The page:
• Responsive sites can support a variety of devices and screen sizes with a single implementation. Dedicated sites are device specific: companies must build separate sites for mobile and for desktop. In contrast, the same responsive site can work well on a range of devices and screen sizes, from smartphones to tablets to desktops.
  • Responsive sites offer content and feature parity (at least to some extent). Unlike for mobile-dedicated sites, at least in theory, the same content and functionality is available on all versions of a responsive site. (We saw that in practice, some responsive sites do leave out content and functionality on mobile, but to a lesser extent than mobile-dedicated sites.) No more need to decide which features are important on mobile and which should be left out. Though you still need to prioritize features and decide on their placement on smaller screens.
  • Responsive sites used to be easier to find with a search engine. Mobile sites have a different URL than desktop sites, and originally they did not always inherit a high search rank from their sister desktop site. As a result, mobile sites may have appeared lower on search-engine page results. And even if desktop sites detected mobile clients and redirected the users to the corresponding mobile site, the redirect could take extra time and impair the mobile user experience (plus, it could also affect SEO).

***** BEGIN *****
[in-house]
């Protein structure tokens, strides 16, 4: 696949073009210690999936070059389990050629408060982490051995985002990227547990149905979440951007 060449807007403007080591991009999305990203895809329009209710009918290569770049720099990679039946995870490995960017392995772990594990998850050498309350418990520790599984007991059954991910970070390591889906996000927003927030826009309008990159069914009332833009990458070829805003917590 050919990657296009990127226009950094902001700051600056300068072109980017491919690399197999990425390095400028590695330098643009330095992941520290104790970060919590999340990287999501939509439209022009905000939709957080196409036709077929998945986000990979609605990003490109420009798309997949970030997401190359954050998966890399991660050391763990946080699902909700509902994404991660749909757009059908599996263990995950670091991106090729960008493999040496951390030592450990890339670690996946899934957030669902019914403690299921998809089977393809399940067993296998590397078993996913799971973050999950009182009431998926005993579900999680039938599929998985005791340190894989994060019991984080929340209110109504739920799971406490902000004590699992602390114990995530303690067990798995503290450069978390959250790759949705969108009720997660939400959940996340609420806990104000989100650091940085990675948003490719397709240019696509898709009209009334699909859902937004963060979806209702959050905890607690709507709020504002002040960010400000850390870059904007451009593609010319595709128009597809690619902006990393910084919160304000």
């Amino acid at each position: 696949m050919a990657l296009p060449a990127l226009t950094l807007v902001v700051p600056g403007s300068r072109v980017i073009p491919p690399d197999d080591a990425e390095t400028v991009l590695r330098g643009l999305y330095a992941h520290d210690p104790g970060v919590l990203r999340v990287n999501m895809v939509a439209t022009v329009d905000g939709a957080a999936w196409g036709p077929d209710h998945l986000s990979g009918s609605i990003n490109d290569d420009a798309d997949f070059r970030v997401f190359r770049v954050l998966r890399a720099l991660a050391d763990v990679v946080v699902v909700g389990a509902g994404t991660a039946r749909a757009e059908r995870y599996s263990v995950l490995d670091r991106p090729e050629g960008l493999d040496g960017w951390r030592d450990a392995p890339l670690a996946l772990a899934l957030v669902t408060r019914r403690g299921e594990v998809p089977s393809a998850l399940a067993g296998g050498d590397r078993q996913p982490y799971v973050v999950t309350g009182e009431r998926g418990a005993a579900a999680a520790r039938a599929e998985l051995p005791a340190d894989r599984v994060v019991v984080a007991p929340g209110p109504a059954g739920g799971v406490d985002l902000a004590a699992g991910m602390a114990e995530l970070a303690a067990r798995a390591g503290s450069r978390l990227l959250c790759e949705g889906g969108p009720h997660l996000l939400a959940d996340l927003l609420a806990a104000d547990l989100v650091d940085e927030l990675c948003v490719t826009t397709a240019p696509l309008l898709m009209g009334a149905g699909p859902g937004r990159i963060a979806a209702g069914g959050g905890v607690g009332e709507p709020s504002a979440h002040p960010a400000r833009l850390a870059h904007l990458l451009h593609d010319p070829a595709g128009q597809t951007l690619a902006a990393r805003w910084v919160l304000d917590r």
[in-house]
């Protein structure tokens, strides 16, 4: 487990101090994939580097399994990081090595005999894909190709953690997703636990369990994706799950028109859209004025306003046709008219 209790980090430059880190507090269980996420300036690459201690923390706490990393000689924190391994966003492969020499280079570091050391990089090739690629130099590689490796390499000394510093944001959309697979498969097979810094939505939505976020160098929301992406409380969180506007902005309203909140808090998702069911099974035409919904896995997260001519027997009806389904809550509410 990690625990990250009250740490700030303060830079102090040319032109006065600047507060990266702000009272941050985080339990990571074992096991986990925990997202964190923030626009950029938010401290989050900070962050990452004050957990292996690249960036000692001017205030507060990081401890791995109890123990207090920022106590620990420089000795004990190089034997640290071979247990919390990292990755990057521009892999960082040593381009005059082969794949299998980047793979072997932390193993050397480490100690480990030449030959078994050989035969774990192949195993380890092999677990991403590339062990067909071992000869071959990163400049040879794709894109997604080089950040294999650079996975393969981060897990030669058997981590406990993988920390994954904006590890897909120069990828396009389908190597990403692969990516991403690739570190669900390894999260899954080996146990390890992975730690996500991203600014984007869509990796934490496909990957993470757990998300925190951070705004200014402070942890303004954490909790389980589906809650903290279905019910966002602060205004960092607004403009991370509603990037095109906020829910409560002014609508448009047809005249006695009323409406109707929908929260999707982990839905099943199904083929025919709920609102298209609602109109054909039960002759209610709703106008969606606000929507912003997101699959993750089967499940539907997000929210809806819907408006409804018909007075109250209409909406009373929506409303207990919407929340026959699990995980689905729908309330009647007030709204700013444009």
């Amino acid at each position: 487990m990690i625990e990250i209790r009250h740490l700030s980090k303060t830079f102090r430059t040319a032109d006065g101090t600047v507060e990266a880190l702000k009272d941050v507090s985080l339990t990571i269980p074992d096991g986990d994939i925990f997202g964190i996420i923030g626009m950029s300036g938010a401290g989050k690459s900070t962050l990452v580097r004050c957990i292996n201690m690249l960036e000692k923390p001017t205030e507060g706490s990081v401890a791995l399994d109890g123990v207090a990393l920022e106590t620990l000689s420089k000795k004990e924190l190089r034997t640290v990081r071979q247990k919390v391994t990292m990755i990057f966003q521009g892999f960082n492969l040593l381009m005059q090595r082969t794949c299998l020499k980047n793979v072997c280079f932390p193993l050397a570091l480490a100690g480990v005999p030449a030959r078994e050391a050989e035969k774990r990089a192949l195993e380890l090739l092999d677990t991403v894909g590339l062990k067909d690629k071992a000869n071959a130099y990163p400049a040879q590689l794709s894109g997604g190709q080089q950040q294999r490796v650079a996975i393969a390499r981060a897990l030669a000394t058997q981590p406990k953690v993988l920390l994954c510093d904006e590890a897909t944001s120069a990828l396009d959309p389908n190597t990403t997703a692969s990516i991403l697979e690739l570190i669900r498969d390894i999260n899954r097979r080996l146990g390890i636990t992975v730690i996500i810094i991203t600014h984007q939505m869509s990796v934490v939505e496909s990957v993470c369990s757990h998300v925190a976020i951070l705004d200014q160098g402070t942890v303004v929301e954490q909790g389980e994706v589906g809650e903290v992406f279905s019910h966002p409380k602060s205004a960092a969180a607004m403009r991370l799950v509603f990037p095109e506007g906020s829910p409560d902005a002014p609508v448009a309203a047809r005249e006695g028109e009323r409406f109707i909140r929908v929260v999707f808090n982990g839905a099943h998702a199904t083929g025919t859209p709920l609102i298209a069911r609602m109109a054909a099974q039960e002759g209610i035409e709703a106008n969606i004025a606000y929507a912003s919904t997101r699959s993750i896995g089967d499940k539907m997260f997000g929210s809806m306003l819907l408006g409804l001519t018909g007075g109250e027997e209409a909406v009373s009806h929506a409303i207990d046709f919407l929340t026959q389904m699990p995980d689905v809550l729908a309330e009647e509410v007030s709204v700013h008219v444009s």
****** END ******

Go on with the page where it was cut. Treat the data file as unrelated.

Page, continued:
Since a single URL corresponds to all versions of a responsive site, responsive sites did not have to worry about SEO or redirects.
    Nowadays, however, modern search engines have learned to deal with mobile-dedicated sites, and they do send users to the mobile version of the site if one is available.
  • Responsive sites save content and feature maintenance. A single site and a single content repository are easier to maintain than several separate sites. However, any interface change must be tested across all devices.
  • Responsive sites tend to be more expensive to develop. Our clients report that the process of building an entire responsive site from scratch can be more costly than just creating a separate mobile site. Also, the development skills required tend to be more advanced for responsive sites.
  • Responsive sites tend to be slower. Although there are techniques for improving the performance of responsive sites, because the same content is delivered to all types of devices, loading a responsive page can take longer than loading a mobile-dedicated page.
  • Responsive sites work less well for complex tasks and content. Complex tasks are hard to accommodate on all devices equally well. Complex spreadsheets, comparison tables, and visualizations are often difficult to rescale well on small mobile screens. Mobile-dedicated sites may often decide to leave out such content, especially since users tend to avoid doing complicated tasks on smartphones.
  • Responsive sites do not integrate well with existing third party services. If you’re building a site that relies on a separate independent backend service (e.g., booking engine on a hotel site), it’s often hard to integrate the interface for that service into a responsive site.